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René Lalique "Iris" Bracelet

Created in 1897, this highly important René Lalique Art Nouveau iris bracelet is composed of 18K gold, shaped opals, and enamel. It is formed of five large links of high relief, each designed as a basse taille enamel iris in shades of purple and violet, with varying subtle green and blue undertones, variously framed by opal panels and negative spaces, within flowing and sinuous surrounds of chased and engraved gold leaves. A fusion of French sensibility and masterful technique with the transformative influence of Japanese art, this beautiful work is one of Lalique's first jewels to act as a powerful conduit of Art Nouveau ideas.

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  • Product Details
  • Curator's Notes

Item #: BA-21459
Artist: René Lalique
Country: France
Circa: 1897
Dimensions: 6.75" length, 2" width.
Materials: 23 shaped precious opals; Basse taille enamel; 18K Gold; With original signed and fitted brown Morocco box with address for 20 Rue Thérèse
Signed: LALIQUE; maker's mark; French assay marks
Exhibition History: Masterpieces of 20th Century French Jewelry, The Forbes Galleries, New York, September 20-December 31, 2006, California Palace of the Legion of Honor, San Francisco, February 10-June 10, 2007, Catalonia. p. 36. Art Nouveau 1890-1914, V&A, London, April 6-July 30, 2000, National Gallery of Art, Washington D.C., October 2000-January 28, 2001, Catalogue p. 28, Item 15.3 The Jewels of Lalique, Cooper-Hewitt, National Design Museum, Smithsonian Institution, New York, February 3-April 12, 1998, International Gallery, Smithsonian Institution, Washington, D.C. May15-August 16, 1998, and Dallas Museum of Art, Dallas, September 13, 1998-January 10, 1999, Catalogue p. 17, Item 53. René Lalique, Musée des Arts Décoratifs, Paris, October 22, 1991- March 8, 1992, Item 225. The Belle Époque of French Jewelry 1850-1910, Bayerische’s Nationalmuseum, Munich, December 1, 1989-March 4, 1990, Catalogue p. 219.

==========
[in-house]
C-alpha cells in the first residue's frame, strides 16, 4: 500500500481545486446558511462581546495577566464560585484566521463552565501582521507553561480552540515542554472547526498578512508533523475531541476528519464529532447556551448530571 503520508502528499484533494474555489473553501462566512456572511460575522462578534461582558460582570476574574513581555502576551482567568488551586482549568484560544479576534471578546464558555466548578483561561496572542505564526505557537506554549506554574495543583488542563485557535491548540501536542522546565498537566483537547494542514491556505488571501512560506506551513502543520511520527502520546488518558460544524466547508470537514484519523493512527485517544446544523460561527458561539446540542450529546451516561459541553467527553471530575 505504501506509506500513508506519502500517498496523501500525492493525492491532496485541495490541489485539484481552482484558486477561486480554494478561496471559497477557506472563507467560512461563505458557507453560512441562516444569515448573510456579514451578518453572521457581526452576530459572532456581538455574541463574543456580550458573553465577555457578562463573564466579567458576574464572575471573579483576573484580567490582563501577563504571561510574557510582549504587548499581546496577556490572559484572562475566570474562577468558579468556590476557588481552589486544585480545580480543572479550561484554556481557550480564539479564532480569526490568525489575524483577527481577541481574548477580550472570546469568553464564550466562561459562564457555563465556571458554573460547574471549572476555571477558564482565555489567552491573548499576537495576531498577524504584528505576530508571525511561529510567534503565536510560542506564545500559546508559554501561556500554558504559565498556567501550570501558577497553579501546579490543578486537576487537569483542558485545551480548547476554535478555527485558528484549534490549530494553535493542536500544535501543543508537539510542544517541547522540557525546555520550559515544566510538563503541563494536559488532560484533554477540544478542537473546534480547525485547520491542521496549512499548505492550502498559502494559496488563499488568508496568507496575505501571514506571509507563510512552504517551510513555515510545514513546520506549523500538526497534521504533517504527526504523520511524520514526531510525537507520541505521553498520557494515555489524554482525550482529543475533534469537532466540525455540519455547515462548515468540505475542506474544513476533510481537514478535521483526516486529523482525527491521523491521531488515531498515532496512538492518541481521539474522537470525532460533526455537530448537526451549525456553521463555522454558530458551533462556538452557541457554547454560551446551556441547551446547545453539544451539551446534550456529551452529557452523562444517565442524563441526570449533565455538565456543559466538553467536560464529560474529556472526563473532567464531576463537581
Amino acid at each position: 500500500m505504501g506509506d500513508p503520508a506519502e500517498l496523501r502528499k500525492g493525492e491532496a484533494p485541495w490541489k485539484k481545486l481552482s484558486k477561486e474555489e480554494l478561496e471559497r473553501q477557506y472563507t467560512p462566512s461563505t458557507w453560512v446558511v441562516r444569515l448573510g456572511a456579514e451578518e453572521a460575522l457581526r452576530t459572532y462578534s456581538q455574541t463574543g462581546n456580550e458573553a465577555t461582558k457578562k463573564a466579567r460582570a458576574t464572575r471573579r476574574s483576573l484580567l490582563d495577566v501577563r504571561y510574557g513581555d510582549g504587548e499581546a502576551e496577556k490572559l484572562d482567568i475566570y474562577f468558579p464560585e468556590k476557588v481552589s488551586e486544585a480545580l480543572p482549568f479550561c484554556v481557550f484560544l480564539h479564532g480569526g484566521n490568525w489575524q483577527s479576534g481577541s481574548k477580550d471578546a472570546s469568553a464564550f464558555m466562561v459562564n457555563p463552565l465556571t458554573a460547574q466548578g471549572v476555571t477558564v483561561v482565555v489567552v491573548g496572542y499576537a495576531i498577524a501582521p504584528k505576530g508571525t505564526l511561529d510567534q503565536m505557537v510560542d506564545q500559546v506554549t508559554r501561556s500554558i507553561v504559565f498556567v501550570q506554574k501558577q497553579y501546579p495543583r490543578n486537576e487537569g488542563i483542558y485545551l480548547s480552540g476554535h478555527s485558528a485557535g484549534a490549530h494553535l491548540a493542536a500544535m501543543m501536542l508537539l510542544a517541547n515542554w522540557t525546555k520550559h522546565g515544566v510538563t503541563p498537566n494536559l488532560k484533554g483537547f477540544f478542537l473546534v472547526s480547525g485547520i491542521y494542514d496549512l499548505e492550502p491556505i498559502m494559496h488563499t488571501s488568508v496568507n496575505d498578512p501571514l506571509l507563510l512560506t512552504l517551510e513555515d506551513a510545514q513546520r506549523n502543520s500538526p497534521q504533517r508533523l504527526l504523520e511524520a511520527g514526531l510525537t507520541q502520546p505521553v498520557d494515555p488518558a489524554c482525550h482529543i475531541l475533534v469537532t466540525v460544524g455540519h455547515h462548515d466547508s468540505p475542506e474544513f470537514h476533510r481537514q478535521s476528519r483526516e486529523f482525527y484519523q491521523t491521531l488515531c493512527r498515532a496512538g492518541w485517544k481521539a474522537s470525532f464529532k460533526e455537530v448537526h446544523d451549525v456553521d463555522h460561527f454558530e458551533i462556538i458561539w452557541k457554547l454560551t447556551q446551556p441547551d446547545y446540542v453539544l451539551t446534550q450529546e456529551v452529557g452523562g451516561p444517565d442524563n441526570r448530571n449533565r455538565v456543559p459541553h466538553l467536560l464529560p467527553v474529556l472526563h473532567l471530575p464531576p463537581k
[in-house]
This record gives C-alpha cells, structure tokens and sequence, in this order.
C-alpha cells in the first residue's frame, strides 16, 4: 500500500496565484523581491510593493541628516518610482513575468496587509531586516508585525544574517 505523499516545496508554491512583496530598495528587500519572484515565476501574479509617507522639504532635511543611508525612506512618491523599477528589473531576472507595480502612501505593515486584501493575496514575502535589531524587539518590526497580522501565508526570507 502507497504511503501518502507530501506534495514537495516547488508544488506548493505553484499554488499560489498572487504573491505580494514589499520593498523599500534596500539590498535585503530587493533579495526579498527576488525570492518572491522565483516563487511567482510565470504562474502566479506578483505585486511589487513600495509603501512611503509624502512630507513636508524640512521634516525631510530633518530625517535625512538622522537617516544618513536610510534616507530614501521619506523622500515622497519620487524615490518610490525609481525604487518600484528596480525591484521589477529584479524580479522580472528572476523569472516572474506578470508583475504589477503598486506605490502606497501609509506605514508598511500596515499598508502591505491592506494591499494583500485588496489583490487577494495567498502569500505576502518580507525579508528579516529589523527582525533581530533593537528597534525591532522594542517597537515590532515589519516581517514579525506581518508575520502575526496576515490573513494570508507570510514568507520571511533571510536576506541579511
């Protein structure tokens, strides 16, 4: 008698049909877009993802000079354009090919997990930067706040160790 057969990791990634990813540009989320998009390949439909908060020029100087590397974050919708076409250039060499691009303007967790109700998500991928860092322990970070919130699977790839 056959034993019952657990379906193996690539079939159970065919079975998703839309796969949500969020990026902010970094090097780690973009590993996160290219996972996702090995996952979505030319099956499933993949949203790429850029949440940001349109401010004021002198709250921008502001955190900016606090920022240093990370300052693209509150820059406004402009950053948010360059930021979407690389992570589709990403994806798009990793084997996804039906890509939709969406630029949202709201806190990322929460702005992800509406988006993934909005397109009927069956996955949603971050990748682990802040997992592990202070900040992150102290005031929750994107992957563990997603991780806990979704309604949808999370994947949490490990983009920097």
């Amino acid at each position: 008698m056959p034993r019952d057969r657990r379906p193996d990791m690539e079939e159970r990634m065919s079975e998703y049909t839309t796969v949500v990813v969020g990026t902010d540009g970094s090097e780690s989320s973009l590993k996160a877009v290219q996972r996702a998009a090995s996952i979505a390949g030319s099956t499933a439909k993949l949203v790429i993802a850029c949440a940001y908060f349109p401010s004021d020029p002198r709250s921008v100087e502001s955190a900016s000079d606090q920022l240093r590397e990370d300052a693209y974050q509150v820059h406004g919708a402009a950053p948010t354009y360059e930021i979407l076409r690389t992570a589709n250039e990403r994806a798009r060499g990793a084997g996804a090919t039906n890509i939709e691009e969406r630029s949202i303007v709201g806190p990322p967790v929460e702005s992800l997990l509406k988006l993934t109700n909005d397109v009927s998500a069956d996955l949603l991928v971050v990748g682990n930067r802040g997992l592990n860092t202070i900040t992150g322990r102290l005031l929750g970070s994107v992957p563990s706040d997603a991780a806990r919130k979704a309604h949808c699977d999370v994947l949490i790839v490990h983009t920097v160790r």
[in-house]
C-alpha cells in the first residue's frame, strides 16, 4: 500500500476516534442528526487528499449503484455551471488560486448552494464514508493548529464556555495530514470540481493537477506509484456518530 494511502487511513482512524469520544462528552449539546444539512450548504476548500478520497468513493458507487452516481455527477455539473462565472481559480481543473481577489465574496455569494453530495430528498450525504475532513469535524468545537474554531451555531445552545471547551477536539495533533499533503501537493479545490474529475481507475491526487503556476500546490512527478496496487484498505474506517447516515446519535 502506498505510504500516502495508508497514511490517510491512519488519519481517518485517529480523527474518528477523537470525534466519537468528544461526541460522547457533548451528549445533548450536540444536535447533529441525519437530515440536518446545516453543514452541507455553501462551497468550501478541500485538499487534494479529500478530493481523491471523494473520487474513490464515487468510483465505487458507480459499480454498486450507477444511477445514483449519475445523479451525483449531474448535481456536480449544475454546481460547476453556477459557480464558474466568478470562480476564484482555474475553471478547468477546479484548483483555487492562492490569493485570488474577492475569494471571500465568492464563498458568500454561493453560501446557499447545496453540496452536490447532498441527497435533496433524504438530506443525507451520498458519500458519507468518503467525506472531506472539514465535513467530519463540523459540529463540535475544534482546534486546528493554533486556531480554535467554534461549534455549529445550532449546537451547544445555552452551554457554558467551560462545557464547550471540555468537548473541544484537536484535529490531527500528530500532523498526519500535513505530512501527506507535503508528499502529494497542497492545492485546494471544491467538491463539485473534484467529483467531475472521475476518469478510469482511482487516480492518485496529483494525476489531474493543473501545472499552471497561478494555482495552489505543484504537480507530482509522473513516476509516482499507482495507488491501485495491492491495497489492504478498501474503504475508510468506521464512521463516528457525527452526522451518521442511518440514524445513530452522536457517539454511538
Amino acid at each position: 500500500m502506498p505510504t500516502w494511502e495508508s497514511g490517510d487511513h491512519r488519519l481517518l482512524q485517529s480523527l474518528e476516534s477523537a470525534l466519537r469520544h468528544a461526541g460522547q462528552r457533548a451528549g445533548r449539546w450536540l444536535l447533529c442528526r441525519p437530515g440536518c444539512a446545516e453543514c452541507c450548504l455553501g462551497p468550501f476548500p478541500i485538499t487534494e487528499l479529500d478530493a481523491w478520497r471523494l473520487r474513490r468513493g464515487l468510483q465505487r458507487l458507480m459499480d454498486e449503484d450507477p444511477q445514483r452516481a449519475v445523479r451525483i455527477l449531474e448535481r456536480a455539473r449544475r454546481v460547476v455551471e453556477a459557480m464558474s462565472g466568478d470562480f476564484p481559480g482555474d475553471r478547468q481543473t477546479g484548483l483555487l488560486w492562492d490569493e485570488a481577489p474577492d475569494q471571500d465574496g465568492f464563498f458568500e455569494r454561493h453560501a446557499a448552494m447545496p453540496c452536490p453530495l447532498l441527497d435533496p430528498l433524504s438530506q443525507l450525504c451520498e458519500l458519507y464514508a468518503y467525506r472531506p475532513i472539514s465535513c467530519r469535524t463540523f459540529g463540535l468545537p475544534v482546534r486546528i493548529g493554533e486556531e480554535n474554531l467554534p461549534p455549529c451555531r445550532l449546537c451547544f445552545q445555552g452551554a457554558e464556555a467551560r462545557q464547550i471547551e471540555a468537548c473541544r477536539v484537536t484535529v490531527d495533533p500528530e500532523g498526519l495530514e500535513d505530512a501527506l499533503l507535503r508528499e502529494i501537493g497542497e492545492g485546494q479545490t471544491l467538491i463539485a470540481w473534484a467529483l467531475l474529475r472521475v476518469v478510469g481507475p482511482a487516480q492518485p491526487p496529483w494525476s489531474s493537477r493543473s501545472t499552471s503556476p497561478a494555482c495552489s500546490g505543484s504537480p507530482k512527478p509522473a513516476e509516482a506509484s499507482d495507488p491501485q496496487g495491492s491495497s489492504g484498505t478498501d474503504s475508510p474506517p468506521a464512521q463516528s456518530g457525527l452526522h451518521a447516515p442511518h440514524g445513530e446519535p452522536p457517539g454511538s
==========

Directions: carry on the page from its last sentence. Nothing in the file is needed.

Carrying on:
Literature: According to Vever, the bracelet was exhibited in the Salon of 1897 where Lalique was awarded a first class medal. Also: Art et Décoration, 6, 1899, p. 16. Revue des Arts Décoratifs 20, 1900, p. 243. Henri Vever, French Jewelry of the Nineteenth Century, 1906-1908, vol. 3, p. 707. René Lalique: Schmuck und Objets d’Art, 1890-1910, by Sigrid Barten, 1977, p. 447, cat. no. 1239 and 1239A. The Belle Époque of French Jewelry 1850-1910, Michael Koch, Evelyn Possémé, et al., 1989, pp. 218-219. The Jewels of Lalique, Yvonne Brunhammer, ed., 1998, p. 16.

Not seen in public for twenty years, René Lalique’s storied iris bracelet, first exhibited in the 1897 Champs-Élysees salons, is one of the artist’s most evocative Art Nouveau masterworks. The iris, a beloved and enduring motif in Japanese art, is integral to the French identify and culture, both as an enduring symbol of the national history, and of its Catholic faith centering on Mary. However, this profound jewel successfully conveys more - a unique sense of movement, rich symbolism, and the intellectual insights inherent in Japanese-inspired naturalism. Lalique gave the typically symmetrical, repetitive form of the bracelet directionality, depicting the blossoms and leaves as though tumbling forward and to the right in a fresh wind, conjuring the presence of the invisible. Using fragmented but powerful details to represent the whole, Lalique employed precious opal with its translucency and flashes of orange and blue fire to suggest a location for the small, passing drama - a scene by a body of water, favored ground for irises, its surface reflecting evanescent sunset colors. The slightly differing life stages of the flowers, from freshly bloomed to fading, evoke themes of passing beauty and transience. Emphasizing naturalism, asymmetry, and negative spaces, Lalique applied principles of Japanese art to convey nature’s essence through select details, inspiring Gallé’s comment that these 1897 creations had “prepared the way…for the modern bijoux.”